Mercedes-Benz' Pre-Safe Sound Preserves Drivers' Ears In A Crash

Have you heard, Mercedes-Benz is adding an unlikely safety feature to its upcoming 2016 E-Class automobiles: Pre-Safe Sound, an automated system designed to protect the inner ear from the shattering sound of an impact.

Pre-Safe Sound joins seatbelts, crumple zones, and airbags as the latest driver/passenger safety feature but unlike the others, the focus is one one specific area: our sense of hearing. The system works with a natural noise-protection attribute called the Acoustic Reflex; also known as the Stapedius Reflex, Middle-ear-muscles (MEM) Reflex, Attenuation Reflex or Auditory Reflex.

The reflex works by way of an involuntary muscular contraction of the stapedius and tensor tympani muscles located in the inner ear. By stiffening the “ossicular chain” - the connected series of tiny bones in the inner ear – the acoustic reflex acts to dampen the vibrational energy of loud sounds before the cochlea can convert them into electrical impulses sent on to the brain's aural processing center.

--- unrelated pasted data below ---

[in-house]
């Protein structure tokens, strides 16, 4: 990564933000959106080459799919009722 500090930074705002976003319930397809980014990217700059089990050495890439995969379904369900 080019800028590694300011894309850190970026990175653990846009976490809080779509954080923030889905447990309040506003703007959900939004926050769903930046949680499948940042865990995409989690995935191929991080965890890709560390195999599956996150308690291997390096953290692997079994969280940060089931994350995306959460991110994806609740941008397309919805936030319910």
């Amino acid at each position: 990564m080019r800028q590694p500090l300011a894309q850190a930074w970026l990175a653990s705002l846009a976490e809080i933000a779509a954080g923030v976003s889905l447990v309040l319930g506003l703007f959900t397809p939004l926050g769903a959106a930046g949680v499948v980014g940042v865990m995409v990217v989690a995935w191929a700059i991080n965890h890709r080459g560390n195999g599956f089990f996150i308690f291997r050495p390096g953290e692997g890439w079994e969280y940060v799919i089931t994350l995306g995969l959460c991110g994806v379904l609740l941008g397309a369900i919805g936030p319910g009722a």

All well and good, but the Acoustic Reflex evolved long before the advent of automobiles and car crashes, the latter of which can occur in the blink of an eye – sorry for mixing metaphors. With Pre-Safe Sound, Mercedes-Benz is seeking to give Mother Nature a helping hand, er, so to speak.

Here's how it works: a specially designed ultrasonic sensor determines a crash is imminent, the car's audio system sends out a blast of white noise in the 85 decibel range.

It's loud enough to trigger the Acoustic Reflex, giving the inner ear sufficient time to protect itself from not only the sound of a crash but the noise of an exploding airbag (roughly 150-170 decibels)... yes, we're at the point where installed devices can provide protection from other installed devices designed to provide us protection. Xzibit would be proud. (via WIRED, Autonet, and